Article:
Jenny Cutts, head of the private client team and Partner at Wedlake Bell, comments: “Despite the hype, and the deficit, the government's tax day failed to address areas previously flagged for reform.
"For IHT, reform is long overdue with a draconian tax rate of 40 per cent, and a complex and outdated system of reliefs and exemptions."
She points to the APPG recommendation to simplify IHT with a reduction or reliefs and exemptions combined with a lower, flat "life-time" rate of 10 per cent as a 'missed opportunity'.
She adds: "The most tax day offered was a cut in paperwork for non- taxable estates with a value of up to £1m. Although this step is welcome, an opportunity has been missed to introduce more meaningful reforms."
According to George Bull, senior tax adviser for RSM UK, the chancellor really ought to "bring forward proposals adopting some of the recommendations of the OTS:
These might include:
- Abolishing the exemption for normal gifts out of income, the scope of which is often disputed, and which requires extensive record-keeping; and
- Replacing some of the smaller exemptions and allowances with a higher overall personal gift allowance.
"Both of these proposals would be relatively simple to introduce in the short-term and could well encourage people to make more lifetime gifts", Bull says.
Changes to limits on lifetime giving and trust tax
One of the documents released by the government this week is a summary of responses to the 2018 consultation ‘The Taxation of Trusts: A Review’.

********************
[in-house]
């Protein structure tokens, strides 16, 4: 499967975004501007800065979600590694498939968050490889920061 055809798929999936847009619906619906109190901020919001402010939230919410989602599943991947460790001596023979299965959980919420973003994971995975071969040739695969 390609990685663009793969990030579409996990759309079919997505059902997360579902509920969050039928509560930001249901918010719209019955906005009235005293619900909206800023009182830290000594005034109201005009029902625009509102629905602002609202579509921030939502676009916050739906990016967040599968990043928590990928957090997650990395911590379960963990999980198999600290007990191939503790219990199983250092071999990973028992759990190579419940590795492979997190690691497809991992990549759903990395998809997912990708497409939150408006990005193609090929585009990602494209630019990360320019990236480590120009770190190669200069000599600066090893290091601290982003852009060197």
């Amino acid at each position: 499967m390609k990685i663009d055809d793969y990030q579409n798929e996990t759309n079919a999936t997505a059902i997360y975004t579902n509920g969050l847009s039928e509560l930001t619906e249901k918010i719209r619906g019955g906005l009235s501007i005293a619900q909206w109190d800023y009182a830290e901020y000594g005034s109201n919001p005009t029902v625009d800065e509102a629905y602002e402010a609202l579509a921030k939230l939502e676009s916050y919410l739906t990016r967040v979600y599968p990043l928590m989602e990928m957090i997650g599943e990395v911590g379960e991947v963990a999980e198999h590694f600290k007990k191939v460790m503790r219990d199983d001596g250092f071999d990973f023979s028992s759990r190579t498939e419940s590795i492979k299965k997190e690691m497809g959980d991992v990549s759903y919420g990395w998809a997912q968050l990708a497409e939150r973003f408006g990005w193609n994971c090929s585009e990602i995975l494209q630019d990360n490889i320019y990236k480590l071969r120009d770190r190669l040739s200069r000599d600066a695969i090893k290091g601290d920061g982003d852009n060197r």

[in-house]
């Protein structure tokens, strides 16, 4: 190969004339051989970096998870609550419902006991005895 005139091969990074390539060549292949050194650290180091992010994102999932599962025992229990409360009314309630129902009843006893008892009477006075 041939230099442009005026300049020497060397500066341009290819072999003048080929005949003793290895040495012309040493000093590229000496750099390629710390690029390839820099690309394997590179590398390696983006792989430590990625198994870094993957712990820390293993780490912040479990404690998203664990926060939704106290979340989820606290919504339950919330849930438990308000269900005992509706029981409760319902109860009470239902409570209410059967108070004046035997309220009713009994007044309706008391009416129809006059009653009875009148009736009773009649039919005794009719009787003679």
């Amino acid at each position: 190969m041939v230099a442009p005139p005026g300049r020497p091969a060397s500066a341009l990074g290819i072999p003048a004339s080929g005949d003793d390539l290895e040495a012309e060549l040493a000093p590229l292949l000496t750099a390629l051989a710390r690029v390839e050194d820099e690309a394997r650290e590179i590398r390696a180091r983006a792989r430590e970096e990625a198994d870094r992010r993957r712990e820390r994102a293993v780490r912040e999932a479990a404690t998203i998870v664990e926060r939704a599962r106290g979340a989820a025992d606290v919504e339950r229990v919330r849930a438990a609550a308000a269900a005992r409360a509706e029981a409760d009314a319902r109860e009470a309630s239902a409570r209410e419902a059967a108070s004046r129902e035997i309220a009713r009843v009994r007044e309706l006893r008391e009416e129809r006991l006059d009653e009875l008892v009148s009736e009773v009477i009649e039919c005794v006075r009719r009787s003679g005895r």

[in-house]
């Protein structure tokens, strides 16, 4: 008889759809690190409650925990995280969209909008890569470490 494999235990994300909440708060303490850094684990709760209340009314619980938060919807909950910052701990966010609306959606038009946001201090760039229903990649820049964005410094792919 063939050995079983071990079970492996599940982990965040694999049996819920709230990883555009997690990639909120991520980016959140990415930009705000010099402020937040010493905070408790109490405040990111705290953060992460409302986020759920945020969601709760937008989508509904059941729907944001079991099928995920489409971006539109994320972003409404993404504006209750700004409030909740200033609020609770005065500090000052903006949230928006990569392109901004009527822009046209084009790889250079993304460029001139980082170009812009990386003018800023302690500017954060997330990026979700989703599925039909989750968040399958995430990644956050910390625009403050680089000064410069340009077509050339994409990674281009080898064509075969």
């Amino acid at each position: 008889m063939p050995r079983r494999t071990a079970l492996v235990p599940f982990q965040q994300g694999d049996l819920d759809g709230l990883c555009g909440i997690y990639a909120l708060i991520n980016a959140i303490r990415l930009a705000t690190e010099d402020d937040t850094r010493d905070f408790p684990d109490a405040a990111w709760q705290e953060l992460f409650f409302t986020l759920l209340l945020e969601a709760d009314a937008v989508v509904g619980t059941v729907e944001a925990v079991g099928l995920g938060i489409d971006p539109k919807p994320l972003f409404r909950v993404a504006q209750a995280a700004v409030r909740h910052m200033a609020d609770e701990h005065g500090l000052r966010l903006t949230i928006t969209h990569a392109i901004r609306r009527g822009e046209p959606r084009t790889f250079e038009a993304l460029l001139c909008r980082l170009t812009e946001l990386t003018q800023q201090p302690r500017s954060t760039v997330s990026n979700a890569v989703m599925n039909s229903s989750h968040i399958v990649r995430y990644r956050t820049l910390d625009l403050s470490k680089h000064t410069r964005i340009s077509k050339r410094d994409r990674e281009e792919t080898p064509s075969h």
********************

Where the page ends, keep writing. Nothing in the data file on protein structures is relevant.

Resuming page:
The responses did not indicate a desire for a comprehensive reform of trust tax at this stage, but the Treasury has said the "government will keep the issues raised under review".
In the 22-page responses document, the government outlined how many of the 100 responses to the 2018 consultation had stressed the positive role trusts play in society, and explained that trusts are often the most appropriate legal mechanism for passing on, or managing and protecting, wealth and assets.
The document stated: "They commented on how the current tax rules can be perceived as creating barriers to using a trust.
"The main areas where respondents sought reform concerned income tax and IHT.
"When considering income tax, respondents were mostly concerned about complexities in how the tax is administered, whereas regarding IHT, respondents were generally concerned about unfairness and complexity."
But while these were acknowledged, there appears to be no change to the rules around trusts or gifts - at least for now.
Or rather, just one: the current rule allowing those dealing with a trust or estate to provide an IHT return without requiring physical signatures from all those involved will be made permanent.
Bull comments: "We may see some limits to lifetime gifting which many countries have and removal of capital rebasing on death. We have had a review of IHT and recommendations made by the Office for Tax Simplification, but these have seem to have been largely put to one side.